Tobacco retailers in Manchester have made significant strides in underage sales prevention, latest results from JTI’s IDentify youth access prevention scheme have revealed.
The scheme, which trains and tests stores identified as “at risk” of selling tobacco and vaping products to minors, has resulted in compliance rising from an initial 35% pass rate in the first round of test purchasing, to 95% in the fourth.
JTI worked with Age Check Certification Services Ltd (ACCS) to implement the scheme, which for the first time includes vaping products alongside tobacco.
The scheme includes up to four rounds of ‘mystery shopping’ which is interspersed with two rounds of free training, with fully qualified ACCS Trading Standards professionals, per retailer.
The Manchester operation visited 288 retail outlets with 85 stores receiving compliance advice, support and training.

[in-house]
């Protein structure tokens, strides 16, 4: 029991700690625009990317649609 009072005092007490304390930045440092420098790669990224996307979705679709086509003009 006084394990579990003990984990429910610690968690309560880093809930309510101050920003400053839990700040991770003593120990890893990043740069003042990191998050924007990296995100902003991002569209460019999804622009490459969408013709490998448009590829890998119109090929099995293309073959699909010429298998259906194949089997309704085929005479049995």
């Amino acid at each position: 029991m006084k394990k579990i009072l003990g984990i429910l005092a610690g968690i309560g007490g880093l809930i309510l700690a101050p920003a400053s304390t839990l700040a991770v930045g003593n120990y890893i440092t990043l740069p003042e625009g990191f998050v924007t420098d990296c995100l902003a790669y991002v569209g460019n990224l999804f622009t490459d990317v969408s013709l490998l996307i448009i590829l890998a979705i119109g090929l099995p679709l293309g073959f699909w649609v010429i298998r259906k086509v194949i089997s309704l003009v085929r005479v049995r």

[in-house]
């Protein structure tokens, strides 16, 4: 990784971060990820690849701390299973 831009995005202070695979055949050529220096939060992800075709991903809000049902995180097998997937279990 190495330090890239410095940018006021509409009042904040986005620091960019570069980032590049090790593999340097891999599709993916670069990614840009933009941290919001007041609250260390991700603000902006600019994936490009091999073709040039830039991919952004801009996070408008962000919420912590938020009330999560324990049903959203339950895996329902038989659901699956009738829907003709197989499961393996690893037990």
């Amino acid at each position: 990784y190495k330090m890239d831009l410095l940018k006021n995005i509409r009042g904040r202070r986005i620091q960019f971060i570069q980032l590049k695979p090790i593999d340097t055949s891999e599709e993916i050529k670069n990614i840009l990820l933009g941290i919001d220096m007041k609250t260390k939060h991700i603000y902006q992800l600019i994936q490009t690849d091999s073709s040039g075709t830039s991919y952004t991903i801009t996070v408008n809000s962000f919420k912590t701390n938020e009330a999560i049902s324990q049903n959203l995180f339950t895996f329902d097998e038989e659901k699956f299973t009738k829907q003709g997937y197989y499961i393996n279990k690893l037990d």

Of these stores, 28 then received an enhanced audit, which highlighted where retailers may be making mistakes and to re-enforce the importance of checking for proof of age.
Under the scheme, any retailer assessed as ‘At Risk’ four times in a row is notified to the relevant law enforcement agencies.
JTI head of corporate affairs Charlie Cunningham-Reid said: “Our IDentify scheme aims to tackle the problem of underage sales by providing training and support for retailers; in particular to smaller, independent retailers who often don’t have the resources to provide the same level of staff training that larger stores do.
“There can be no excuses when it comes to underage sales, but we recognise that retailers’ jobs aren’t easy. This programme demonstrates JTI’s continued commitment to supporting retailers and preventing minors from having access to smoking or vaping products.”
ACCS founder Tony Allen added: “The unlawful sale of tobacco products to under-18’s poses a real challenge for retailers, but it could ultimately result in law enforcement action, fines or even a loss of their livelihood.
“We urge all retailers, large or small, to take age-check testing seriously and employ a Challenge 25 policy for all age-restricted goods.”